[EXCLUSIVE] Meet Siti Nurafaf Ismail, The Malaysian Who Brought Change To Disaster Relief Architecture
The meaning of having a shelter over your head has changed drastically in today’s modern society. It’s no longer about owning a sturdy structure that keeps you safe but rather a luxurious asset which you can proudly show off to others. But for victims of natural disasters, their idea of a house differs greatly. To them, it’s a place equipped with clean running taps, and electricity. That simple!
Usually, under such short notice, the most BASIC portable homes are built. However, that doesn’t need to be a long-term reality. Siti Nurafaf Ismail is determined to make a change with her passion for disaster relief architecture.
Preferably called Afaf, the 21-year-old is the first Asian woman to have won the Royal Institute of British Architect (RIBA) Norman Foster Travelling Scholarship with her work deemed the “Architecture of Humility”. It’s a proposal which explores the role of an architect within community architecture in natural disaster zones.
Follow us as we talk with Afaf on how she came to discover her love for architecture and how she turns that to help natural disaster victims.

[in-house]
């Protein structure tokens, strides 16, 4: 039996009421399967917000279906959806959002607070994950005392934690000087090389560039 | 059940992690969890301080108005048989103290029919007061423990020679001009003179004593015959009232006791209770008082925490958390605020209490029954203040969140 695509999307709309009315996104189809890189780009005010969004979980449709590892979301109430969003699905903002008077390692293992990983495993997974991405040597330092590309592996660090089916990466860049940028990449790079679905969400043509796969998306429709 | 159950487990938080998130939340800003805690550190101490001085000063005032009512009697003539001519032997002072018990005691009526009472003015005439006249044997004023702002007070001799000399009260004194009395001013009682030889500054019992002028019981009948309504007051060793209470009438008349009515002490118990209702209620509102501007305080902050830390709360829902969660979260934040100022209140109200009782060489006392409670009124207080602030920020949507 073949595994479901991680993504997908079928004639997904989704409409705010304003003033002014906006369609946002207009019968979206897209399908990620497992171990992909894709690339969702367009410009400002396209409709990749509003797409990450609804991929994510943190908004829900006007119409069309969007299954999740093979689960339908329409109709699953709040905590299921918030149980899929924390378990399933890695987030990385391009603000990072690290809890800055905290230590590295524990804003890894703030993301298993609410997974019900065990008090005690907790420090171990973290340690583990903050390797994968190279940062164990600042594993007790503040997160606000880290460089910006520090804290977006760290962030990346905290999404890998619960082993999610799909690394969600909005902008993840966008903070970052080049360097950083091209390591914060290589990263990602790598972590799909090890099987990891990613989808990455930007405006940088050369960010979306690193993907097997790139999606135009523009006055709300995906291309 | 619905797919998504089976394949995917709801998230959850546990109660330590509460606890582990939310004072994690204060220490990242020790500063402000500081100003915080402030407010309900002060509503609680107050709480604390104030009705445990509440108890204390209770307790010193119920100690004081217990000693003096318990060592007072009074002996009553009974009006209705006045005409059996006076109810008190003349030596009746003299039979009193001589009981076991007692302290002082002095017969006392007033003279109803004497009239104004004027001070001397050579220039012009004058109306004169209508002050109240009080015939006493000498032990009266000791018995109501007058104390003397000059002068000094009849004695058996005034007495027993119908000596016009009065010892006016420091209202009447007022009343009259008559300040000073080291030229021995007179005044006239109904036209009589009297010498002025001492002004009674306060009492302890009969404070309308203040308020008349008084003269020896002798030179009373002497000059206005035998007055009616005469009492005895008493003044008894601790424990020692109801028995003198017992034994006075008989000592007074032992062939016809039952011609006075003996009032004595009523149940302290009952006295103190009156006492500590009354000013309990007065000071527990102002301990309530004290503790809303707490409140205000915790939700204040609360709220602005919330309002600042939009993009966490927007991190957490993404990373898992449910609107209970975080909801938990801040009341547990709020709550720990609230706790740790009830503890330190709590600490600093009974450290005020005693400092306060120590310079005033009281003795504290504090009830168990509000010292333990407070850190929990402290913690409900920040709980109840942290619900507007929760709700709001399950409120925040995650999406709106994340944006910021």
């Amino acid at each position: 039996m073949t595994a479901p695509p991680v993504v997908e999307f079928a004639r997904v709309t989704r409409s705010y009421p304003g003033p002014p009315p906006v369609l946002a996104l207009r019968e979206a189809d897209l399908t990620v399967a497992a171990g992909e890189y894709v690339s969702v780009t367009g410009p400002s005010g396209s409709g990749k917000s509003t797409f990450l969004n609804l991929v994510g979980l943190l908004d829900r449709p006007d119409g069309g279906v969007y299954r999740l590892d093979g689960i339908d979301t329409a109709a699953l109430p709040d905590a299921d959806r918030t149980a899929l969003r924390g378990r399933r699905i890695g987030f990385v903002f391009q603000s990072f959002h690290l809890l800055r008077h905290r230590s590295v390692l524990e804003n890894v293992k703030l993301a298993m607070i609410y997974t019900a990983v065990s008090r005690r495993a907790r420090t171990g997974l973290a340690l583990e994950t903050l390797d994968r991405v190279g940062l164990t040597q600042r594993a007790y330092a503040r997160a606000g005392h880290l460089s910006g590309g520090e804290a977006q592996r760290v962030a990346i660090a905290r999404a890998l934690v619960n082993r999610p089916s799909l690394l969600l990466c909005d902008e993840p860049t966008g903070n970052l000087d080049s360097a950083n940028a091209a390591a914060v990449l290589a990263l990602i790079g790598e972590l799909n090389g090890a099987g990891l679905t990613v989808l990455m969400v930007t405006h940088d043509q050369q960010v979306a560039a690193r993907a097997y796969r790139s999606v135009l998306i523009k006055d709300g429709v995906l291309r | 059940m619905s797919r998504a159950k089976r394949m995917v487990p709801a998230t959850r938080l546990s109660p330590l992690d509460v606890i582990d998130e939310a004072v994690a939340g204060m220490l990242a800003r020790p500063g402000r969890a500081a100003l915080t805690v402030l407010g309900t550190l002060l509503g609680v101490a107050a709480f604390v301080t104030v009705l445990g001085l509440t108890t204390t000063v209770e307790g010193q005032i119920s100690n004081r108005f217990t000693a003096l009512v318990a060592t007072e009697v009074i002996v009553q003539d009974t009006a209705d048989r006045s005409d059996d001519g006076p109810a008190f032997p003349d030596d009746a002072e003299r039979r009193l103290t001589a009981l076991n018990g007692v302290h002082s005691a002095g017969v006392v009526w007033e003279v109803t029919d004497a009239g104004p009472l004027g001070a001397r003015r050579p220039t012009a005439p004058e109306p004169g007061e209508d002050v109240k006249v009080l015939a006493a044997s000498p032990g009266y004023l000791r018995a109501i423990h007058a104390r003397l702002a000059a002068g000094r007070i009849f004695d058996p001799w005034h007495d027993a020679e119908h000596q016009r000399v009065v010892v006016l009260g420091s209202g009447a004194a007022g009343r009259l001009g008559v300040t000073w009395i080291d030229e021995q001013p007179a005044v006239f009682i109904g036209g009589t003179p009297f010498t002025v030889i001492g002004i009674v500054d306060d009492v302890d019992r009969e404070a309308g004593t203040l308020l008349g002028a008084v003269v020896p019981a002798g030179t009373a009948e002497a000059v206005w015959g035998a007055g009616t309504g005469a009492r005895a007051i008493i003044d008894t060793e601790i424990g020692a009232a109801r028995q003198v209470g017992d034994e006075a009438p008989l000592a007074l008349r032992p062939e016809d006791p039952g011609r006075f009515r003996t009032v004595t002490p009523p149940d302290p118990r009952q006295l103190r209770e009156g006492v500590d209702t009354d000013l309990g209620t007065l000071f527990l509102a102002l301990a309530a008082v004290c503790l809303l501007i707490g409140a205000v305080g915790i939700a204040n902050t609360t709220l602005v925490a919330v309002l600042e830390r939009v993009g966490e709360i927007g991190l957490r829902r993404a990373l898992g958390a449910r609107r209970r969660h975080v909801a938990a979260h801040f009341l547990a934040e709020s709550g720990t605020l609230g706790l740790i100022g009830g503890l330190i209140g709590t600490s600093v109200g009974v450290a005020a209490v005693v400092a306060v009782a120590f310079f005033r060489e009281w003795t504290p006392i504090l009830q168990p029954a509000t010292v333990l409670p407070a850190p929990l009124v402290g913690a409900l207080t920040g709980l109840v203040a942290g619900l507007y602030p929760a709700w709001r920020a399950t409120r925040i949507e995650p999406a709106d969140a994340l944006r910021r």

What made you decide to pursue architecture?
The idea came from my Dad when I was a kid. He made a comment about KLCC being designed by an architect and said I should consider doing the same. But the idea fully cemented in high school after trying almost every profession I had an inkling for; Law, Medic, Diplomacy, Business and Accountancy. Doing those things just made it clearer that even though I was able to do other professions, I did not enjoy them as I did Architecture.
What was your reaction when you found out you won the RIBA Norman Foster Travelling Scholarship?
I was in Istanbul at the time of application for an Erasmus+ programme (student exchange). I was just relaxing in my Airbnb and received an email with a letter attached saying I got the scholarship. I screamed in my room haha. After that, it took a week to really wrap my head around it.
Can you tell us more about your winning research project? What motivated you to look into disaster relief?
The moment I really decided to pursue Architecture was when I was in St John Ambulance and volunteering for the flood disaster in Kelantan, 2014. Since then, the idea of Architecture playing a bigger role in disaster management was always at the back of my mind. But the opportunity didn’t come until August 2018 when Pertubuhan Arkitek Malaysia (PAM) had opened a travel grant for architecture students interested in international research. I did the proposal, consulted my advisor Dr Azzam on the topics and sent it in. Lo and behold, I got the grant which enabled me to spend 5 weeks in Lombok, Indonesia. With the results from Indonesia, I applied for RIBA Norman Foster Scholarship in April 2019.
Can you share a bit about the process of your research? How did you go about it?